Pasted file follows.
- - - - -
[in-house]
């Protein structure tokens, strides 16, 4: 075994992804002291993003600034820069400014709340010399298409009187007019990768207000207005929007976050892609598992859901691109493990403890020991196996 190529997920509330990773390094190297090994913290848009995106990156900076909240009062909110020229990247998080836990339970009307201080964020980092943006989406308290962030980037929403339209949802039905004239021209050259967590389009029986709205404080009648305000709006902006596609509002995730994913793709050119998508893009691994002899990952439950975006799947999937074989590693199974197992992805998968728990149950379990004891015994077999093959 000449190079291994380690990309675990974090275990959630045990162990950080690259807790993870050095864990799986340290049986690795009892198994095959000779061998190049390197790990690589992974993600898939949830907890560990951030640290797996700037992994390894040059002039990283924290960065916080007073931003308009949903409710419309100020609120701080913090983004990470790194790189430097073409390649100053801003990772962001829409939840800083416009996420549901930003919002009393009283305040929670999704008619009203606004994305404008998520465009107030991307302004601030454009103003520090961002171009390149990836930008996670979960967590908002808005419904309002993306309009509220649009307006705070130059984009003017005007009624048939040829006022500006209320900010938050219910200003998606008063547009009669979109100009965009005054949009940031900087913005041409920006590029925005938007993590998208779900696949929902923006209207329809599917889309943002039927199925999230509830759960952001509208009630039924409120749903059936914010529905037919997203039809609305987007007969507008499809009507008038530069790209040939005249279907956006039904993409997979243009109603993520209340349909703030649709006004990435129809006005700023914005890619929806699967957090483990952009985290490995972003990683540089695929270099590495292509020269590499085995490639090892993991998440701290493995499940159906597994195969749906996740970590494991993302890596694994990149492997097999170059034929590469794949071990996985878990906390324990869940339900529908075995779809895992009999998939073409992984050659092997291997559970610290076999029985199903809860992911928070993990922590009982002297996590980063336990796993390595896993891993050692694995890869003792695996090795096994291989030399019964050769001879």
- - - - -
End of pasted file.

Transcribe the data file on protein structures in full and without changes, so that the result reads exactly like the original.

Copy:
[in-house]
């Protein structure tokens, strides 16, 4: 075994992804002291993003600034820069400014709340010399298409009187007019990768207000207005929007976050892609598992859901691109493990403890020991196996 190529997920509330990773390094190297090994913290848009995106990156900076909240009062909110020229990247998080836990339970009307201080964020980092943006989406308290962030980037929403339209949802039905004239021209050259967590389009029986709205404080009648305000709006902006596609509002995730994913793709050119998508893009691994002899990952439950975006799947999937074989590693199974197992992805998968728990149950379990004891015994077999093959 000449190079291994380690990309675990974090275990959630045990162990950080690259807790993870050095864990799986340290049986690795009892198994095959000779061998190049390197790990690589992974993600898939949830907890560990951030640290797996700037992994390894040059002039990283924290960065916080007073931003308009949903409710419309100020609120701080913090983004990470790194790189430097073409390649100053801003990772962001829409939840800083416009996420549901930003919002009393009283305040929670999704008619009203606004994305404008998520465009107030991307302004601030454009103003520090961002171009390149990836930008996670979960967590908002808005419904309002993306309009509220649009307006705070130059984009003017005007009624048939040829006022500006209320900010938050219910200003998606008063547009009669979109100009965009005054949009940031900087913005041409920006590029925005938007993590998208779900696949929902923006209207329809599917889309943002039927199925999230509830759960952001509208009630039924409120749903059936914010529905037919997203039809609305987007007969507008499809009507008038530069790209040939005249279907956006039904993409997979243009109603993520209340349909703030649709006004990435129809006005700023914005890619929806699967957090483990952009985290490995972003990683540089695929270099590495292509020269590499085995490639090892993991998440701290493995499940159906597994195969749906996740970590494991993302890596694994990149492997097999170059034929590469794949071990996985878990906390324990869940339900529908075995779809895992009999998939073409992984050659092997291997559970610290076999029985199903809860992911928070993990922590009982002297996590980063336990796993390595896993891993050692694995890869003792695996090795096994291989030399019964050769001879």